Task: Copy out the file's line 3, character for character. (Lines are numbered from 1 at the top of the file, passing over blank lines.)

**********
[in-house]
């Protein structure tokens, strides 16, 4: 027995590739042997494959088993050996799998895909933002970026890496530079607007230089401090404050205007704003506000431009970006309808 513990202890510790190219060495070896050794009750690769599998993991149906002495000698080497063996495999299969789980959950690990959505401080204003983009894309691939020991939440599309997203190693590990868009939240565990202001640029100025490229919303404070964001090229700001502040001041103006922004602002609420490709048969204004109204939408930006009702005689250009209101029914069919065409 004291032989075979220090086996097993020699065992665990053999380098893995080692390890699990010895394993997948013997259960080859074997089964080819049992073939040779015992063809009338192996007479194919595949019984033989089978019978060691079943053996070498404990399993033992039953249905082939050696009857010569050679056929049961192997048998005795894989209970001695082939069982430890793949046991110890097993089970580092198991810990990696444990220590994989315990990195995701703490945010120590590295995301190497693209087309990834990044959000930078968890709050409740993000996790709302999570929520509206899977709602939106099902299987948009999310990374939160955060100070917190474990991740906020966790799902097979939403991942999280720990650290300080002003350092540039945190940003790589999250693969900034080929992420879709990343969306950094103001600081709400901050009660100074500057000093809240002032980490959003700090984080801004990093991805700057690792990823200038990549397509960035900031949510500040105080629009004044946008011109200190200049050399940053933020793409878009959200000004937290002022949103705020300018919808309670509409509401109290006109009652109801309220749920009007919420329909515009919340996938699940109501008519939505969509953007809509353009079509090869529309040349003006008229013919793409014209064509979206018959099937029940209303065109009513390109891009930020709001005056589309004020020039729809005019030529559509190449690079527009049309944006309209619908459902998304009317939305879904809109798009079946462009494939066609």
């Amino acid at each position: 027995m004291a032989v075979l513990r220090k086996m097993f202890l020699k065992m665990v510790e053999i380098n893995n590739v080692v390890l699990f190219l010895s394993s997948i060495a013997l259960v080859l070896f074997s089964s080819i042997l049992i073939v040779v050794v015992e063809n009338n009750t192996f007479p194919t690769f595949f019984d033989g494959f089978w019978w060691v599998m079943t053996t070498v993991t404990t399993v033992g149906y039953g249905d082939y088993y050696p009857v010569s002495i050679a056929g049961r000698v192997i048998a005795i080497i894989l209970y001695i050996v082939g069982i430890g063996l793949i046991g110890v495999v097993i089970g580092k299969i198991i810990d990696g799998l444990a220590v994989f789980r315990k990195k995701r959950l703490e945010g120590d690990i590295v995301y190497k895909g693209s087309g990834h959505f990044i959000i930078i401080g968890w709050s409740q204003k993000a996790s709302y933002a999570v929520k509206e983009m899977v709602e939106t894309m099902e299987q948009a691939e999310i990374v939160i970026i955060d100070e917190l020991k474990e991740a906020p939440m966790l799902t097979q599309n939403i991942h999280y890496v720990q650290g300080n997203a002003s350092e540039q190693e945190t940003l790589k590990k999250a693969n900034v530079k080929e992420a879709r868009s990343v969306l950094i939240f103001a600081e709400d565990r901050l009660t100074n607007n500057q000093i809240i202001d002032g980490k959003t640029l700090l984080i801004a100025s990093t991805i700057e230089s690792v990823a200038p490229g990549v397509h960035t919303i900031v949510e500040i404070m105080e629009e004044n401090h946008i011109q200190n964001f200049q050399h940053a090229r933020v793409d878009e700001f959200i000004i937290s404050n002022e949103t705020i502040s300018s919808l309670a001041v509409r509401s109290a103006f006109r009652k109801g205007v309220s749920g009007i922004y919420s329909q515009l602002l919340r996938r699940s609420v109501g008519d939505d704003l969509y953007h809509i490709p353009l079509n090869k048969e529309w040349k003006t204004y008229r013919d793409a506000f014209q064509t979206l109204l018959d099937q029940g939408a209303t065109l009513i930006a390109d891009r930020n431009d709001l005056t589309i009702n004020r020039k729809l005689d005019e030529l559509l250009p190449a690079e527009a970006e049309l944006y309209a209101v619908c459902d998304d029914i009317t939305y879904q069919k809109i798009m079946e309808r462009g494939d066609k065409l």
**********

């Amino acid at each position: 027995m004291a032989v075979l513990r220090k086996m097993f202890l020699k065992m665990v510790e053999i380098n893995n590739v080692v390890l699990f190219l010895s394993s997948i060495a013997l259960v080859l070896f074997s089964s080819i042997l049992i073939v040779v050794v015992e063809n009338n009750t192996f007479p194919t690769f595949f019984d033989g494959f089978w019978w060691v599998m079943t053996t070498v993991t404990t399993v033992g149906y039953g249905d082939y088993y050696p009857v010569s002495i050679a056929g049961r000698v192997i048998a005795i080497i894989l209970y001695i050996v082939g069982i430890g063996l793949i046991g110890v495999v097993i089970g580092k299969i198991i810990d990696g799998l444990a220590v994989f789980r315990k990195k995701r959950l703490e945010g120590d690990i590295v995301y190497k895909g693209s087309g990834h959505f990044i959000i930078i401080g968890w709050s409740q204003k993000a996790s709302y933002a999570v929520k509206e983009m899977v709602e939106t894309m099902e299987q948009a691939e999310i990374v939160i970026i955060d100070e917190l020991k474990e991740a906020p939440m966790l799902t097979q599309n939403i991942h999280y890496v720990q650290g300080n997203a002003s350092e540039q190693e945190t940003l790589k590990k999250a693969n900034v530079k080929e992420a879709r868009s990343v969306l950094i939240f103001a600081e709400d565990r901050l009660t100074n607007n500057q000093i809240i202001d002032g980490k959003t640029l700090l984080i801004a100025s990093t991805i700057e230089s690792v990823a200038p490229g990549v397509h960035t919303i900031v949510e500040i404070m105080e629009e004044n401090h946008i011109q200190n964001f200049q050399h940053a090229r933020v793409d878009e700001f959200i000004i937290s404050n002022e949103t705020i502040s300018s919808l309670a001041v509409r509401s109290a103006f006109r009652k109801g205007v309220s749920g009007i922004y919420s329909q515009l602002l919340r996938r699940s609420v109501g008519d939505d704003l969509y953007h809509i490709p353009l079509n090869k048969e529309w040349k003006t204004y008229r013919d793409a506000f014209q064509t979206l109204l018959d099937q029940g939408a209303t065109l009513i930006a390109d891009r930020n431009d709001l005056t589309i009702n004020r020039k729809l005689d005019e030529l559509l250009p190449a690079e527009a970006e049309l944006y309209a209101v619908c459902d998304d029914i009317t939305y879904q069919k809109i798009m079946e309808r462009g494939d066609k065409l």